Day 1

7:00 AM the first alarm clock goes off.  Just like every other day, I try to trick myself by programming soothing iPhone stock music that some guy is probably chilling in the Cayman Islands with his millions he made from this one jingle  to hit me as I come out of my slumber that began 5 hours earlier.  Of course, I let it go till 8:30.  I have a horrible habit of not waking up with enough time to really have any kind of a routine in the morning.  Never been a “morning person.”  I usually have time to wake up, and thank whatever force in the universe is out there that I get to experience another day, whether you want to call it God or something else is quite meaningless.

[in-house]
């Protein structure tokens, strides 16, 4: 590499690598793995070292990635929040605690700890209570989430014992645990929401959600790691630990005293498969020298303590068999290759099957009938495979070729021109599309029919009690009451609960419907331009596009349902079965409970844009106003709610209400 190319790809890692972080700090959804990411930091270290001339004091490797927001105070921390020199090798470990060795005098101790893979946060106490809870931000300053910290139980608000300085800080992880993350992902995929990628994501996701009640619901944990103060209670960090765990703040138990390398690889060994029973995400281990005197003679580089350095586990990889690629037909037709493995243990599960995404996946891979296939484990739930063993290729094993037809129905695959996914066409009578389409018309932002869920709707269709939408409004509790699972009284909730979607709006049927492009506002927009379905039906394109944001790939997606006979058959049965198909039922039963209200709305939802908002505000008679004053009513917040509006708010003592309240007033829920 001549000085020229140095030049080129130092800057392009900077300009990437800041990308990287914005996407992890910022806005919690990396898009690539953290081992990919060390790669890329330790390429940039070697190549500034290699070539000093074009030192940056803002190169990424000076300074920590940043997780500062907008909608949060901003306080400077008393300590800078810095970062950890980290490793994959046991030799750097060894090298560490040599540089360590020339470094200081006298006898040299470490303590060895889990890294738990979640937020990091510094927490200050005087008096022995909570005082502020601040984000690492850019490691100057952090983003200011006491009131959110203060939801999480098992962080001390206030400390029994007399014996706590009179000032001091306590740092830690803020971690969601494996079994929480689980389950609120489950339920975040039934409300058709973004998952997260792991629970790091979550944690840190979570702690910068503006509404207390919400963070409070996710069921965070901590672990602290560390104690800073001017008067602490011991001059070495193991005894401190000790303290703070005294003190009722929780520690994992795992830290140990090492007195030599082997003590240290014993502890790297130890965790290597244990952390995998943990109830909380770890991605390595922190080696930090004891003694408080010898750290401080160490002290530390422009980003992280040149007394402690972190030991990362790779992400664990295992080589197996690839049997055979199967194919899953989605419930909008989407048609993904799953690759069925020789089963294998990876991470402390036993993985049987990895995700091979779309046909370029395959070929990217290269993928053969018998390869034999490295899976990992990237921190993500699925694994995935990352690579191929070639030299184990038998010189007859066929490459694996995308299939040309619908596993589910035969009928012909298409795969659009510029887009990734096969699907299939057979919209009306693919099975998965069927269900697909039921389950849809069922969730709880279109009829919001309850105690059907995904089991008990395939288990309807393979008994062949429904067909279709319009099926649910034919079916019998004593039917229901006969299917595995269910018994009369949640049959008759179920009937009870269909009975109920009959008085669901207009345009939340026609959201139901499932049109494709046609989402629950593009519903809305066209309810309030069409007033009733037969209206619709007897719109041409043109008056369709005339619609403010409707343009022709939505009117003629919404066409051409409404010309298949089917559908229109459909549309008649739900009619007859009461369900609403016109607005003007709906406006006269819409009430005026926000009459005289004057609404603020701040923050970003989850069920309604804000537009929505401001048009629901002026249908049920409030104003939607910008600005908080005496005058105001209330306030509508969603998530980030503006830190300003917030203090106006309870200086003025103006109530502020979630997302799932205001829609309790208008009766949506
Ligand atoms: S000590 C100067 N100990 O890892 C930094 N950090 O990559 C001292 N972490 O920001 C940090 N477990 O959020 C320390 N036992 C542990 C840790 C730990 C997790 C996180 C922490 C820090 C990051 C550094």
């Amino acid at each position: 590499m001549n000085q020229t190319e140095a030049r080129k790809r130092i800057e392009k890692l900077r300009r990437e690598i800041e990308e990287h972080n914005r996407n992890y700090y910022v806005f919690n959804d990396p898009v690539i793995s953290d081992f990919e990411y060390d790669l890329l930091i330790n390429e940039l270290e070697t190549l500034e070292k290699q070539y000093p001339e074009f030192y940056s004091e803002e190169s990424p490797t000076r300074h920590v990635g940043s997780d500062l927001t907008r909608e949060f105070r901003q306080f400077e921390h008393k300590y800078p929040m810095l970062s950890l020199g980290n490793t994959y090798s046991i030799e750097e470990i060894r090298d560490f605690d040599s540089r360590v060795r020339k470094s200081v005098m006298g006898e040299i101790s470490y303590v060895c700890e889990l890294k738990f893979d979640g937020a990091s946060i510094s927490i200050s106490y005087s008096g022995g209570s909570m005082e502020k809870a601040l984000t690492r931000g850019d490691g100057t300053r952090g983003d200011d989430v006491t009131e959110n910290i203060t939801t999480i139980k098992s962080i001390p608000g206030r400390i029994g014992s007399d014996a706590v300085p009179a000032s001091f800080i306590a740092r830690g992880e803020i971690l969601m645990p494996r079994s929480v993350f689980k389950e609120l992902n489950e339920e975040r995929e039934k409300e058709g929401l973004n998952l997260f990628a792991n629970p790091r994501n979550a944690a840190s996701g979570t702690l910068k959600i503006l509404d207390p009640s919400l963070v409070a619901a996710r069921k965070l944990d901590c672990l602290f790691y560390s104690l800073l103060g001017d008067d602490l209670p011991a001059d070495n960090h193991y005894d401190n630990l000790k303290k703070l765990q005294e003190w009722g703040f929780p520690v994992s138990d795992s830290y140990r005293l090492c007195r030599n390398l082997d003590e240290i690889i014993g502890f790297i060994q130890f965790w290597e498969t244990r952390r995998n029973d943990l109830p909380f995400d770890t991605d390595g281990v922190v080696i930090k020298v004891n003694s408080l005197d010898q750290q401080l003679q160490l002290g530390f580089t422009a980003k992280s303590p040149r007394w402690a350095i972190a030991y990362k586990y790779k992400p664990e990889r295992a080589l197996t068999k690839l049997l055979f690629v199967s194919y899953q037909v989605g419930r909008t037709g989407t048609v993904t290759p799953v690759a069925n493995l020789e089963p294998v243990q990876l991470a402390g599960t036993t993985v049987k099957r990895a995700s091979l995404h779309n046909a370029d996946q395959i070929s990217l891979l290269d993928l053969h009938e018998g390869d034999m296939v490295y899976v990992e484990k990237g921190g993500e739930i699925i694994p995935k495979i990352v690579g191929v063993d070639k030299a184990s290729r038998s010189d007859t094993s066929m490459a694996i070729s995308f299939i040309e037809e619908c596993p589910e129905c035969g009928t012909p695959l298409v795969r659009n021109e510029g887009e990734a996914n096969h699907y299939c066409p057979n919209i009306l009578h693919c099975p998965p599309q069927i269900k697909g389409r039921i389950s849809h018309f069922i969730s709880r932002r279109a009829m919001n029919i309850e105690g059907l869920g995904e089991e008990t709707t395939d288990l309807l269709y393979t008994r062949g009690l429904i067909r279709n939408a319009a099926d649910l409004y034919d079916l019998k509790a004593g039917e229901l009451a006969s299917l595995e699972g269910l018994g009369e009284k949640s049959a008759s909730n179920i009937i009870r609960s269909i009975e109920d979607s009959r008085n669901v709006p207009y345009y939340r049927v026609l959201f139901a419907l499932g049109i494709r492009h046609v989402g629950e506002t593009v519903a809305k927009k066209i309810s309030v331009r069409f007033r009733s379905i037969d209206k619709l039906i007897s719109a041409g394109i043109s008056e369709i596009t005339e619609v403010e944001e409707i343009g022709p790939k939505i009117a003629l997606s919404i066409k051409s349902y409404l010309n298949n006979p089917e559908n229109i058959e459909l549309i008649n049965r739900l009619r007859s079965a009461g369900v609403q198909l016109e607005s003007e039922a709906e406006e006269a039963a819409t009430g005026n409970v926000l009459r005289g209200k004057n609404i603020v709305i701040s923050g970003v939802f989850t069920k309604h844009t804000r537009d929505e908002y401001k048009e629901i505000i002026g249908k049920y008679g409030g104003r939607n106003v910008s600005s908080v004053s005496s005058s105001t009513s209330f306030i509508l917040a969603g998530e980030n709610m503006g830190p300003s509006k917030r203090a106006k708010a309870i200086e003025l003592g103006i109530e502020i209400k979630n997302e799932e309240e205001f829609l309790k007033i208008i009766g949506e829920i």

Usually I will brew some coffee on my fancy pour-over.  Takes about 15 mins to heat up the water and slowly pour over the grounds to give me just the right kick in the face to start the day.  Today however, the worst nightmare of any coffee-loving, over sleeping, procrastinator happened.  There was NO COFFEE.  On this very important day in which I could more than use that little glass mug of liquid joy grown in the hills of Costa Rica or some other exotic location, I was OUT OF COFFEE.  I must have forgotten to restock amidst my craziness yesterday.  Needless to say this was not shaping up to be the best way to start out the week.  I figured since I had no coffee I had no reason to kick back and relax before heading off to the 10AM ballet class, so I showered real quick and hailed an Uber down to probably one of my favorite spots in Richmond, Lift Coffee Shop & Cafe down on Broad St. near Jackson Ward.  I used to live right next to the place and would go there everyday.  Since moving to north side last year I don’t go as often anymore but it’s still a special place.  Living there you could sit outside at Lift for breakfast or lunch, or just a mid-day coffee and watch a whole weird cast of characters walk up and down the block.  My brother Connor and I would give them names.  There was “Fritz”(who I believe actually goes by that name) an old gentleman in a wheelchair who is prone to be a loose cannon at times.  He lives at the Clay House right outside another old apartment of mine and frequently hops coffee shops.  At any given time you will see him riding his electric wheelchair through Starbucks, or Lift, or wherever he hasn’t pissed off the clientele in the last month to get himself banned.  I remember speaking to him once and telling him that I am a ballet dancer and choreographer and he went on for about 10 min talking about how he wrote a libretto that hasn’t been recorded to or played.  I guess he might be a composer, who knew?  Who knows if it’s not the most brilliant thing since Stravinsky?  Maybe one day we’ll find out.  Then there is another guy who we dubbed “Genghis Khan.”  Genghis Khan is an Asian man who is a staple of Richmond in my eyes.  You have to see him to believe him.  He walks around laughing hysterically at nothing, randomly pausing throughout the sidewalk to silently practice some weird form of Jiu-Jitsu poses.  A man of few words, he looks like he hasn’t brushed his teeth in five years and his finger nails look like he’s been rummaging through Keith Richards underwear cabinet circa 1985.  He commonly asks people for stuff, and if I have an extra quarter or a cigarette I’ll bum him one.  He calls me “Uncle.”  I don’t know if that’s what he is trying to say or if it is something else in his native language.  I have no idea if the whole thing is a total act the guy puts on to get people to feel sorry for him and give him stuff.  He is banned from even going into Lift but still hangs outside in the spring and summer months.  One time I saw him literally pouring out milk from the cream and sugar station into his own personal mug, and the baristas behind the counter were like “Hey, you can’t do that……” but he just kept on pouring it and walked out.